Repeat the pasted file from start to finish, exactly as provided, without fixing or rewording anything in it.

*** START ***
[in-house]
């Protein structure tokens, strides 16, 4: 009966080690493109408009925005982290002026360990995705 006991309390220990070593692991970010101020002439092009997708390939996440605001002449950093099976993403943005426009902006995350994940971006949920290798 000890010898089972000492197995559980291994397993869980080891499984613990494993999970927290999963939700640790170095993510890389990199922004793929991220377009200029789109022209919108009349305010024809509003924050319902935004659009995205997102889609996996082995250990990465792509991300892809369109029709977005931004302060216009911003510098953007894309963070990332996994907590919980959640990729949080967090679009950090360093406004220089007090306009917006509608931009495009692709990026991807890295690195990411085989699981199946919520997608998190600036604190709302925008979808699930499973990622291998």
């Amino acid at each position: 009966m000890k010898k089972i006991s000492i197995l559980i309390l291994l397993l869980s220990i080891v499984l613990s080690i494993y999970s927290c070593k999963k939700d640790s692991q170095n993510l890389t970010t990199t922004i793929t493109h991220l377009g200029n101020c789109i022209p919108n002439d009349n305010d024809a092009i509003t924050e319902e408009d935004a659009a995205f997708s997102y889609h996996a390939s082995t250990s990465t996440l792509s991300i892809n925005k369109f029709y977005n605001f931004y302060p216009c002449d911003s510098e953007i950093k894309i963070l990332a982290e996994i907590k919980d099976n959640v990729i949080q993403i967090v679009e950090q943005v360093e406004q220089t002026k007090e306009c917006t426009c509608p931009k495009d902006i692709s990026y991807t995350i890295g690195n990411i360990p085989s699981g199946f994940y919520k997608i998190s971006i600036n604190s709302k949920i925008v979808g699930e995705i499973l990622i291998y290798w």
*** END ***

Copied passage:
[in-house]
């Protein structure tokens, strides 16, 4: 009966080690493109408009925005982290002026360990995705 006991309390220990070593692991970010101020002439092009997708390939996440605001002449950093099976993403943005426009902006995350994940971006949920290798 000890010898089972000492197995559980291994397993869980080891499984613990494993999970927290999963939700640790170095993510890389990199922004793929991220377009200029789109022209919108009349305010024809509003924050319902935004659009995205997102889609996996082995250990990465792509991300892809369109029709977005931004302060216009911003510098953007894309963070990332996994907590919980959640990729949080967090679009950090360093406004220089007090306009917006509608931009495009692709990026991807890295690195990411085989699981199946919520997608998190600036604190709302925008979808699930499973990622291998």
């Amino acid at each position: 009966m000890k010898k089972i006991s000492i197995l559980i309390l291994l397993l869980s220990i080891v499984l613990s080690i494993y999970s927290c070593k999963k939700d640790s692991q170095n993510l890389t970010t990199t922004i793929t493109h991220l377009g200029n101020c789109i022209p919108n002439d009349n305010d024809a092009i509003t924050e319902e408009d935004a659009a995205f997708s997102y889609h996996a390939s082995t250990s990465t996440l792509s991300i892809n925005k369109f029709y977005n605001f931004y302060p216009c002449d911003s510098e953007i950093k894309i963070l990332a982290e996994i907590k919980d099976n959640v990729i949080q993403i967090v679009e950090q943005v360093e406004q220089t002026k007090e306009c917006t426009c509608p931009k495009d902006i692709s990026y991807t995350i890295g690195n990411i360990p085989s699981g199946f994940y919520k997608i998190s971006i600036n604190s709302k949920i925008v979808g699930e995705i499973l990622i291998y290798w």